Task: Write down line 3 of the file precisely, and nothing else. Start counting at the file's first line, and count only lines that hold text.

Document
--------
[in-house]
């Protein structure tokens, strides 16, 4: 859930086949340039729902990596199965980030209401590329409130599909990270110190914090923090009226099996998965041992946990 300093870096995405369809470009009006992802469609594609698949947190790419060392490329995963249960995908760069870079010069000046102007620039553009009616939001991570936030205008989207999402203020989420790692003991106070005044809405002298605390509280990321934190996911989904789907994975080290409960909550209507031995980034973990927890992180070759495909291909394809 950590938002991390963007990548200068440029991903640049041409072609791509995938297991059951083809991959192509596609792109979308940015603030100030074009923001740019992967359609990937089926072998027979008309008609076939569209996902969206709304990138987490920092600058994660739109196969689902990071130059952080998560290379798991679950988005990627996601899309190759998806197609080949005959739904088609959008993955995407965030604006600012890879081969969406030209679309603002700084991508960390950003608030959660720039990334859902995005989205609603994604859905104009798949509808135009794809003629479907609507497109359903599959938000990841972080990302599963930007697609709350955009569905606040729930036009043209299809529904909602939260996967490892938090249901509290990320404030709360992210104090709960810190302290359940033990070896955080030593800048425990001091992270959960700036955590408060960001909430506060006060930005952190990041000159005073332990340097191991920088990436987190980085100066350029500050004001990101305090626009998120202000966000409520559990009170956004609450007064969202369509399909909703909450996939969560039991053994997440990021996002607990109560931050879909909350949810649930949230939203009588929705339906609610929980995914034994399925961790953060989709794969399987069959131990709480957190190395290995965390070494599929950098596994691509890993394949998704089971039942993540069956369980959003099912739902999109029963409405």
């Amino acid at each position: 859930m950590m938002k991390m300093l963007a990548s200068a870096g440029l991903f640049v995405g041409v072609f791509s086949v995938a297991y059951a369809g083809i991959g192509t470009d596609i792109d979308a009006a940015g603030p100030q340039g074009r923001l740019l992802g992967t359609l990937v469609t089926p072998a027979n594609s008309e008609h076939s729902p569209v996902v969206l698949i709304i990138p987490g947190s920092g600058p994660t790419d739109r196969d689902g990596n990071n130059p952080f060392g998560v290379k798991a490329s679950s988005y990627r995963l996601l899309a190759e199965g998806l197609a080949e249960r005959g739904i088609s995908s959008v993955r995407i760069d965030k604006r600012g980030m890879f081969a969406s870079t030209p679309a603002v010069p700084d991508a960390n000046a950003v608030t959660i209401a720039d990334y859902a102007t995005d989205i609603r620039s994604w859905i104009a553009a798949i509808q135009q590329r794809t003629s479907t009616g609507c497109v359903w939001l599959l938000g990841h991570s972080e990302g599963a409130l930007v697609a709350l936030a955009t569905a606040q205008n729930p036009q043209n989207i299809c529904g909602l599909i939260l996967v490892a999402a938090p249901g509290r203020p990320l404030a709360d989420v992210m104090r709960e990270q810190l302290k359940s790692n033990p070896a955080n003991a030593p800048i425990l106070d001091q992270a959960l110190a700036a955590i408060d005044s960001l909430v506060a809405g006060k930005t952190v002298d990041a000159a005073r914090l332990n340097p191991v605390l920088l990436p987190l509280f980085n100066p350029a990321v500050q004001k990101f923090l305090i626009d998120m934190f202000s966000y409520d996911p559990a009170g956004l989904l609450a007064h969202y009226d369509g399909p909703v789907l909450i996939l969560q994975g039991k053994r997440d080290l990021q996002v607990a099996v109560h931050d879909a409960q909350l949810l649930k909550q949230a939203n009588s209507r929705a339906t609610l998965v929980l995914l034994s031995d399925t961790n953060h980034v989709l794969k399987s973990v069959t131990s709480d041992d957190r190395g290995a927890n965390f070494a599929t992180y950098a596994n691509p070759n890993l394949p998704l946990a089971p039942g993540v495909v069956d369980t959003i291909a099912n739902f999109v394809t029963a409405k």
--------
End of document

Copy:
């Amino acid at each position: 859930m950590m938002k991390m300093l963007a990548s200068a870096g440029l991903f640049v995405g041409v072609f791509s086949v995938a297991y059951a369809g083809i991959g192509t470009d596609i792109d979308a009006a940015g603030p100030q340039g074009r923001l740019l992802g992967t359609l990937v469609t089926p072998a027979n594609s008309e008609h076939s729902p569209v996902v969206l698949i709304i990138p987490g947190s920092g600058p994660t790419d739109r196969d689902g990596n990071n130059p952080f060392g998560v290379k798991a490329s679950s988005y990627r995963l996601l899309a190759e199965g998806l197609a080949e249960r005959g739904i088609s995908s959008v993955r995407i760069d965030k604006r600012g980030m890879f081969a969406s870079t030209p679309a603002v010069p700084d991508a960390n000046a950003v608030t959660i209401a720039d990334y859902a102007t995005d989205i609603r620039s994604w859905i104009a553009a798949i509808q135009q590329r794809t003629s479907t009616g609507c497109v359903w939001l599959l938000g990841h991570s972080e990302g599963a409130l930007v697609a709350l936030a955009t569905a606040q205008n729930p036009q043209n989207i299809c529904g909602l599909i939260l996967v490892a999402a938090p249901g509290r203020p990320l404030a709360d989420v992210m104090r709960e990270q810190l302290k359940s790692n033990p070896a955080n003991a030593p800048i425990l106070d001091q992270a959960l110190a700036a955590i408060d005044s960001l909430v506060a809405g006060k930005t952190v002298d990041a000159a005073r914090l332990n340097p191991v605390l920088l990436p987190l509280f980085n100066p350029a990321v500050q004001k990101f923090l305090i626009d998120m934190f202000s966000y409520d996911p559990a009170g956004l989904l609450a007064h969202y009226d369509g399909p909703v789907l909450i996939l969560q994975g039991k053994r997440d080290l990021q996002v607990a099996v109560h931050d879909a409960q909350l949810l649930k909550q949230a939203n009588s209507r929705a339906t609610l998965v929980l995914l034994s031995d399925t961790n953060h980034v989709l794969k399987s973990v069959t131990s709480d041992d957190r190395g290995a927890n965390f070494a599929t992180y950098a596994n691509p070759n890993l394949p998704l946990a089971p039942g993540v495909v069956d369980t959003i291909a099912n739902f999109v394809t029963a409405k």